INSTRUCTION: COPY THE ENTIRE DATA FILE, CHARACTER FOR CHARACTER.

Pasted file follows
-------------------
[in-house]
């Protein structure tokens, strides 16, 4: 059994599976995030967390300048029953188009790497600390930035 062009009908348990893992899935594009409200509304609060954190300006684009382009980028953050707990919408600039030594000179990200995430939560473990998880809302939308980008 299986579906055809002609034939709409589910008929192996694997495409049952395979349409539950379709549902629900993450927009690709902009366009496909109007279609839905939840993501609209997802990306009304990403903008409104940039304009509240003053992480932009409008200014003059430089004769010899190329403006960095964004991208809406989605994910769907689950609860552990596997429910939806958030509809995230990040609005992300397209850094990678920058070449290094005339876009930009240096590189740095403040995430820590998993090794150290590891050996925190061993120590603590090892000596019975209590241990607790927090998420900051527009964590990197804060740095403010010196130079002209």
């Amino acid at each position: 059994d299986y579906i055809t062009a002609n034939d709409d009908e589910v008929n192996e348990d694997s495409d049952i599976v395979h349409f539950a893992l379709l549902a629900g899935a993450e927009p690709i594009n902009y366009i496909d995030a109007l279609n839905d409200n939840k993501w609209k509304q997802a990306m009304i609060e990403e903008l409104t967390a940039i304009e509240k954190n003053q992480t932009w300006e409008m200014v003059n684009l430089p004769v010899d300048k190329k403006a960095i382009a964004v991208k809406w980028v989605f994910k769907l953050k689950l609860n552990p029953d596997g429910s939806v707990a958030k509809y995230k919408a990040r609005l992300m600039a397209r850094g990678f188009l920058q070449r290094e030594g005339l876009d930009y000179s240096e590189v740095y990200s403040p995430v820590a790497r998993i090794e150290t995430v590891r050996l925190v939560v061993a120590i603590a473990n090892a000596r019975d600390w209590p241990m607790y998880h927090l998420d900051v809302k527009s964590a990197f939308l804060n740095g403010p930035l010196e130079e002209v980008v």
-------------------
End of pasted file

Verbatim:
[in-house]
């Protein structure tokens, strides 16, 4: 059994599976995030967390300048029953188009790497600390930035 062009009908348990893992899935594009409200509304609060954190300006684009382009980028953050707990919408600039030594000179990200995430939560473990998880809302939308980008 299986579906055809002609034939709409589910008929192996694997495409049952395979349409539950379709549902629900993450927009690709902009366009496909109007279609839905939840993501609209997802990306009304990403903008409104940039304009509240003053992480932009409008200014003059430089004769010899190329403006960095964004991208809406989605994910769907689950609860552990596997429910939806958030509809995230990040609005992300397209850094990678920058070449290094005339876009930009240096590189740095403040995430820590998993090794150290590891050996925190061993120590603590090892000596019975209590241990607790927090998420900051527009964590990197804060740095403010010196130079002209």
């Amino acid at each position: 059994d299986y579906i055809t062009a002609n034939d709409d009908e589910v008929n192996e348990d694997s495409d049952i599976v395979h349409f539950a893992l379709l549902a629900g899935a993450e927009p690709i594009n902009y366009i496909d995030a109007l279609n839905d409200n939840k993501w609209k509304q997802a990306m009304i609060e990403e903008l409104t967390a940039i304009e509240k954190n003053q992480t932009w300006e409008m200014v003059n684009l430089p004769v010899d300048k190329k403006a960095i382009a964004v991208k809406w980028v989605f994910k769907l953050k689950l609860n552990p029953d596997g429910s939806v707990a958030k509809y995230k919408a990040r609005l992300m600039a397209r850094g990678f188009l920058q070449r290094e030594g005339l876009d930009y000179s240096e590189v740095y990200s403040p995430v820590a790497r998993i090794e150290t995430v590891r050996l925190v939560v061993a120590i603590a473990n090892a000596r019975d600390w209590p241990m607790y998880h927090l998420d900051v809302k527009s964590a990197f939308l804060n740095g403010p930035l010196e130079e002209v980008v």